Review by Marie-Claire Taylor
There are no certainties in this life. Except that you die. This (bleak) premise is key in the one-man show, A Gambler’s Guide to Dying.
Though incredibly dark, the story has an unshakable optimism that lurches from tall-tale to tall-tale, told through an array of characters, all brought to life by actor John Burrows. There is no other person seen throughout the show and only some occasional cues from the soundtrack – that signal a change in scene – punctuate Burrow’s constant soliloquy. The Grandson (Burrow) regales us for an hour expounding the virtues of his dearly, departed Grandfather.
Set in rural Scotland, the narrative leaps around the Grandson’s inner dialogue and his many conversations with his Grandfather and his many conversations about his Grandfather. The Grandson wants to find truth in Grandad’s stories and bonds with the old man by placing bets at the local ‘bookies’.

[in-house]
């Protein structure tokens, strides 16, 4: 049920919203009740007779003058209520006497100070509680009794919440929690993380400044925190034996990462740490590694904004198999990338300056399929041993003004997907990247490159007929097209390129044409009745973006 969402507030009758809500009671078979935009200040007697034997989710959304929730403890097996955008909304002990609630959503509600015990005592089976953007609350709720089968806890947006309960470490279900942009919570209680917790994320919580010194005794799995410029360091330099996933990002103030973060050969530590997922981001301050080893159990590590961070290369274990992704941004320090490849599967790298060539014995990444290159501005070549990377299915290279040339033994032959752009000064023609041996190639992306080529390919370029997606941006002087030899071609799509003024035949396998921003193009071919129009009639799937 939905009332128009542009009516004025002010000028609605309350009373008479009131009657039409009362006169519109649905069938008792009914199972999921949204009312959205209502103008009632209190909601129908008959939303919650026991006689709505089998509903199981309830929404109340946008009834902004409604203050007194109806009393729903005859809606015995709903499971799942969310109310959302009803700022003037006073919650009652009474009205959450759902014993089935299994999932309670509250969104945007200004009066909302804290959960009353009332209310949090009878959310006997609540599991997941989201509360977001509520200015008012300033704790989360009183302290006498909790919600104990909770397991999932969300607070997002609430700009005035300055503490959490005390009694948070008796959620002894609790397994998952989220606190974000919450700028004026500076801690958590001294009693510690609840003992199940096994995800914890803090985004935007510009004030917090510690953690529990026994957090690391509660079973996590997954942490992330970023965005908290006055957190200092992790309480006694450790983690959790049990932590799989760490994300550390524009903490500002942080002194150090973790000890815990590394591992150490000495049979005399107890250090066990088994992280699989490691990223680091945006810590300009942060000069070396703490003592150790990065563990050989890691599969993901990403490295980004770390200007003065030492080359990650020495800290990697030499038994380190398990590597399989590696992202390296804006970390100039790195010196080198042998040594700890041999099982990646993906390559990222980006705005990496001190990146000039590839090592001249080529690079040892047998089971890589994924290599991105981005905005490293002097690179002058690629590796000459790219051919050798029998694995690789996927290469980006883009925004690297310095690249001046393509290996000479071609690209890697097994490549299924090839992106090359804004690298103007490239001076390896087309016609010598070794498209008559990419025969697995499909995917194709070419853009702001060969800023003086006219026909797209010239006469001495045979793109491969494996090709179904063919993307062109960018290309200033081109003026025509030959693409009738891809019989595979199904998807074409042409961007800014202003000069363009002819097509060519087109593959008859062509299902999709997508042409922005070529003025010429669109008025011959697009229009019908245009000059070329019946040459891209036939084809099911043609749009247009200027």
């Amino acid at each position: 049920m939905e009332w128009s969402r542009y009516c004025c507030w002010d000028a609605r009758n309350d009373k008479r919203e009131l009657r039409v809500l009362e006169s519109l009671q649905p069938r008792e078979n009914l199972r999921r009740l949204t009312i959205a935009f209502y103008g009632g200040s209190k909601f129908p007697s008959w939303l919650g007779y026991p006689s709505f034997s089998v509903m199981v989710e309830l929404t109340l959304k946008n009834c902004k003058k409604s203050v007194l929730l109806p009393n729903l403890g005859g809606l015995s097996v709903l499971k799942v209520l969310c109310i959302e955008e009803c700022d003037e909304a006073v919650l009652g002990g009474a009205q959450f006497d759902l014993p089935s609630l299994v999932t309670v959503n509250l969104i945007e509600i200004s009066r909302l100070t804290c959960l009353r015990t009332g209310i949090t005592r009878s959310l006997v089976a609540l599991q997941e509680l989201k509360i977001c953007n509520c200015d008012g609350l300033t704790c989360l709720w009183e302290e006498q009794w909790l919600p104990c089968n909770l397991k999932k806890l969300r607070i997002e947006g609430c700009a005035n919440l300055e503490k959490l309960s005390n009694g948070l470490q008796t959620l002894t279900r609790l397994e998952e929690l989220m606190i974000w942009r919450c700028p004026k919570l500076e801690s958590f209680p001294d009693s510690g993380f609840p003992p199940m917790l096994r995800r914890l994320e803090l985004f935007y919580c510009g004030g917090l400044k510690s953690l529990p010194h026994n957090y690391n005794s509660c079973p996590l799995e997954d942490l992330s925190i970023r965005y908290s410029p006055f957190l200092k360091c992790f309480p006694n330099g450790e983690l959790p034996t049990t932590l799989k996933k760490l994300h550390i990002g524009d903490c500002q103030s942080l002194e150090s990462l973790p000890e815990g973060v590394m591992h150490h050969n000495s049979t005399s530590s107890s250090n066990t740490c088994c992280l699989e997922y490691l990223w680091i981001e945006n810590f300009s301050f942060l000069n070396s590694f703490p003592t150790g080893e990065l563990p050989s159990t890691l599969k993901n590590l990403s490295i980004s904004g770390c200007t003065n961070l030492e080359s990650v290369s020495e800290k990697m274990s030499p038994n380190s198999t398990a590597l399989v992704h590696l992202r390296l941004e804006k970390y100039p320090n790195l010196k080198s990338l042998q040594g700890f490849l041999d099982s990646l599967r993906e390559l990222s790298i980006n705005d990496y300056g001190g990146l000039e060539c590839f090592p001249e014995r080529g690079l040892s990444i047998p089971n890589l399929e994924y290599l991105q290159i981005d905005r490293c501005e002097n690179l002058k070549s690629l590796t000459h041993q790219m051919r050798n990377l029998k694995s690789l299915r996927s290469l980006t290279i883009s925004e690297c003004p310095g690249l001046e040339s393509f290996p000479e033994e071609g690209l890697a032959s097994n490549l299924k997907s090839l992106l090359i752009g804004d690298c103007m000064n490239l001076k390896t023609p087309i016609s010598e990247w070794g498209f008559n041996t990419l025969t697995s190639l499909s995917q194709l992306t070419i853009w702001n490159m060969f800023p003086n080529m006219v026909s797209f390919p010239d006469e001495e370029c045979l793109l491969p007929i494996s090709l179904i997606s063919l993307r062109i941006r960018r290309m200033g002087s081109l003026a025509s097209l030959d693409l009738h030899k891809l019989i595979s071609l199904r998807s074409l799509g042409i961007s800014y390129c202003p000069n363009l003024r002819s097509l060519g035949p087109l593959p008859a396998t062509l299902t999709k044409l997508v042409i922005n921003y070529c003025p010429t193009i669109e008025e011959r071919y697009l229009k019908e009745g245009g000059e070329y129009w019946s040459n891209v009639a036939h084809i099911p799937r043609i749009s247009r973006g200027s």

It’s not a typical picture of family values, but somehow it seems wholesome. In fact, many in attendance at the Basement Studio seemed to be enjoying time with their parents.
Burrows acts as both the Grandson, his school teacher, the schoolyard bully, mum, grasping aunty Carol, uncle and of course Grandfather, while being simultaneously in conversation with himself.
Despite being chaotic, the dialogue delivers some truths that are uncomfortable but unshakably true. “You can’t take it with you when you go” was my favourite. Or maybe even, “You need to lose hundreds of times before you win”. “Heroic” was the immediate proclamation of one audience member upon thunderous applause at the show’s end. And that was hard to disagree with.
What: A Gambler’s Guide to Dying
Where: Basement Theatre, Lower Greys Avenue, Auckland
When: 12 – 23 June 2018
Price: $20 – $25